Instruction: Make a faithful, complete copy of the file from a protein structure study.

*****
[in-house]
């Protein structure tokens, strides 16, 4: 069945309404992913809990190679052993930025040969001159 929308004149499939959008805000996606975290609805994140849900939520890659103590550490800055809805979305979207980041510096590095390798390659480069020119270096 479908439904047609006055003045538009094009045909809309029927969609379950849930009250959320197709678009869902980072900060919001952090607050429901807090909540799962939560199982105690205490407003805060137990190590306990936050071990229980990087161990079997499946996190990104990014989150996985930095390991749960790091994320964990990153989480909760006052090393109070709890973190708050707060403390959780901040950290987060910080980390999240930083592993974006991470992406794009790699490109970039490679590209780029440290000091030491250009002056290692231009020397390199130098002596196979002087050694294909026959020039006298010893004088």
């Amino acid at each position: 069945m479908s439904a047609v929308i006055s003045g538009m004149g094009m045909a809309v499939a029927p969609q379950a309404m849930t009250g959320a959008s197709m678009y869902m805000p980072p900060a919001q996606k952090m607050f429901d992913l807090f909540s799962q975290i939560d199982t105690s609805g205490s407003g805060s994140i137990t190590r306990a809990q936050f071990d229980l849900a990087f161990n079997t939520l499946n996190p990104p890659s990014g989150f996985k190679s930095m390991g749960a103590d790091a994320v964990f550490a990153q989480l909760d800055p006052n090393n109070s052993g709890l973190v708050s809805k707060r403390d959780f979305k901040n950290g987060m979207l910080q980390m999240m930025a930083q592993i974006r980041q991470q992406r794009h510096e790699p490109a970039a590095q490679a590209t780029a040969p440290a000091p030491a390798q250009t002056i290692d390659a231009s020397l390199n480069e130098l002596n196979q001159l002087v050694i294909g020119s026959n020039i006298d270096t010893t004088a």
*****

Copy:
[in-house]
């Protein structure tokens, strides 16, 4: 069945309404992913809990190679052993930025040969001159 929308004149499939959008805000996606975290609805994140849900939520890659103590550490800055809805979305979207980041510096590095390798390659480069020119270096 479908439904047609006055003045538009094009045909809309029927969609379950849930009250959320197709678009869902980072900060919001952090607050429901807090909540799962939560199982105690205490407003805060137990190590306990936050071990229980990087161990079997499946996190990104990014989150996985930095390991749960790091994320964990990153989480909760006052090393109070709890973190708050707060403390959780901040950290987060910080980390999240930083592993974006991470992406794009790699490109970039490679590209780029440290000091030491250009002056290692231009020397390199130098002596196979002087050694294909026959020039006298010893004088």
């Amino acid at each position: 069945m479908s439904a047609v929308i006055s003045g538009m004149g094009m045909a809309v499939a029927p969609q379950a309404m849930t009250g959320a959008s197709m678009y869902m805000p980072p900060a919001q996606k952090m607050f429901d992913l807090f909540s799962q975290i939560d199982t105690s609805g205490s407003g805060s994140i137990t190590r306990a809990q936050f071990d229980l849900a990087f161990n079997t939520l499946n996190p990104p890659s990014g989150f996985k190679s930095m390991g749960a103590d790091a994320v964990f550490a990153q989480l909760d800055p006052n090393n109070s052993g709890l973190v708050s809805k707060r403390d959780f979305k901040n950290g987060m979207l910080q980390m999240m930025a930083q592993i974006r980041q991470q992406r794009h510096e790699p490109a970039a590095q490679a590209t780029a040969p440290a000091p030491a390798q250009t002056i290692d390659a231009s020397l390199n480069e130098l002596n196979q001159l002087v050694i294909g020119s026959n020039i006298d270096t010893t004088a």